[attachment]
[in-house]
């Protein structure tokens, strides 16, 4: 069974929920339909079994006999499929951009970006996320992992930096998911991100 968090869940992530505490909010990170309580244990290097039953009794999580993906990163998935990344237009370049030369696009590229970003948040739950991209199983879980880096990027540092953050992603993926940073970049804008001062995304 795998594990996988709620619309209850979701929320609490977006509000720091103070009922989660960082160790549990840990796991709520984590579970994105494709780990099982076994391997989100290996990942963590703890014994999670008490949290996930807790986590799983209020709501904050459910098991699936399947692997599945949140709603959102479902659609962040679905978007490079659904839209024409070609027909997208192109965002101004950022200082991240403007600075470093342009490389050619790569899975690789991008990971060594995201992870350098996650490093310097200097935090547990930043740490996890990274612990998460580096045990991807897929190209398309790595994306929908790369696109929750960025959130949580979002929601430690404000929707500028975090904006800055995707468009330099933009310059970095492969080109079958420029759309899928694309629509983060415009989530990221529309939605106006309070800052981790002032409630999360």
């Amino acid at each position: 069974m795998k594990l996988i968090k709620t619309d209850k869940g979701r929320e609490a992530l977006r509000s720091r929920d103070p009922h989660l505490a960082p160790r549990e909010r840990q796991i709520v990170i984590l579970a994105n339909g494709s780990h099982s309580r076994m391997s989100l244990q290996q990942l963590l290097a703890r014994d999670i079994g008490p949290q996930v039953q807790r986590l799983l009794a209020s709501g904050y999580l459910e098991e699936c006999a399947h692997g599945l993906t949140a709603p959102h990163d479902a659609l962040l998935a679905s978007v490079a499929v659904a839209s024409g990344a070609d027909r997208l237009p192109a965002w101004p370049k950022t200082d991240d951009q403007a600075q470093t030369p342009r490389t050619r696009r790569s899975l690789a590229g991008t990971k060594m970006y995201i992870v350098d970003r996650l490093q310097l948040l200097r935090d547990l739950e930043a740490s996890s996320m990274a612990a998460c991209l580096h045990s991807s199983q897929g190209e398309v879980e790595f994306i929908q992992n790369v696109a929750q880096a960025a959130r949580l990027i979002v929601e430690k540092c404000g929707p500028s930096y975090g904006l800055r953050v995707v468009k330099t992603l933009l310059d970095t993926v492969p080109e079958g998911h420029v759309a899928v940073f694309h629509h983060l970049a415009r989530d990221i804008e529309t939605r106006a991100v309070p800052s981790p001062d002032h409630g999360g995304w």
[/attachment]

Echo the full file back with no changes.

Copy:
[in-house]
């Protein structure tokens, strides 16, 4: 069974929920339909079994006999499929951009970006996320992992930096998911991100 968090869940992530505490909010990170309580244990290097039953009794999580993906990163998935990344237009370049030369696009590229970003948040739950991209199983879980880096990027540092953050992603993926940073970049804008001062995304 795998594990996988709620619309209850979701929320609490977006509000720091103070009922989660960082160790549990840990796991709520984590579970994105494709780990099982076994391997989100290996990942963590703890014994999670008490949290996930807790986590799983209020709501904050459910098991699936399947692997599945949140709603959102479902659609962040679905978007490079659904839209024409070609027909997208192109965002101004950022200082991240403007600075470093342009490389050619790569899975690789991008990971060594995201992870350098996650490093310097200097935090547990930043740490996890990274612990998460580096045990991807897929190209398309790595994306929908790369696109929750960025959130949580979002929601430690404000929707500028975090904006800055995707468009330099933009310059970095492969080109079958420029759309899928694309629509983060415009989530990221529309939605106006309070800052981790002032409630999360």
């Amino acid at each position: 069974m795998k594990l996988i968090k709620t619309d209850k869940g979701r929320e609490a992530l977006r509000s720091r929920d103070p009922h989660l505490a960082p160790r549990e909010r840990q796991i709520v990170i984590l579970a994105n339909g494709s780990h099982s309580r076994m391997s989100l244990q290996q990942l963590l290097a703890r014994d999670i079994g008490p949290q996930v039953q807790r986590l799983l009794a209020s709501g904050y999580l459910e098991e699936c006999a399947h692997g599945l993906t949140a709603p959102h990163d479902a659609l962040l998935a679905s978007v490079a499929v659904a839209s024409g990344a070609d027909r997208l237009p192109a965002w101004p370049k950022t200082d991240d951009q403007a600075q470093t030369p342009r490389t050619r696009r790569s899975l690789a590229g991008t990971k060594m970006y995201i992870v350098d970003r996650l490093q310097l948040l200097r935090d547990l739950e930043a740490s996890s996320m990274a612990a998460c991209l580096h045990s991807s199983q897929g190209e398309v879980e790595f994306i929908q992992n790369v696109a929750q880096a960025a959130r949580l990027i979002v929601e430690k540092c404000g929707p500028s930096y975090g904006l800055r953050v995707v468009k330099t992603l933009l310059d970095t993926v492969p080109e079958g998911h420029v759309a899928v940073f694309h629509h983060l970049a415009r989530d990221i804008e529309t939605r106006a991100v309070p800052s981790p001062d002032h409630g999360g995304w």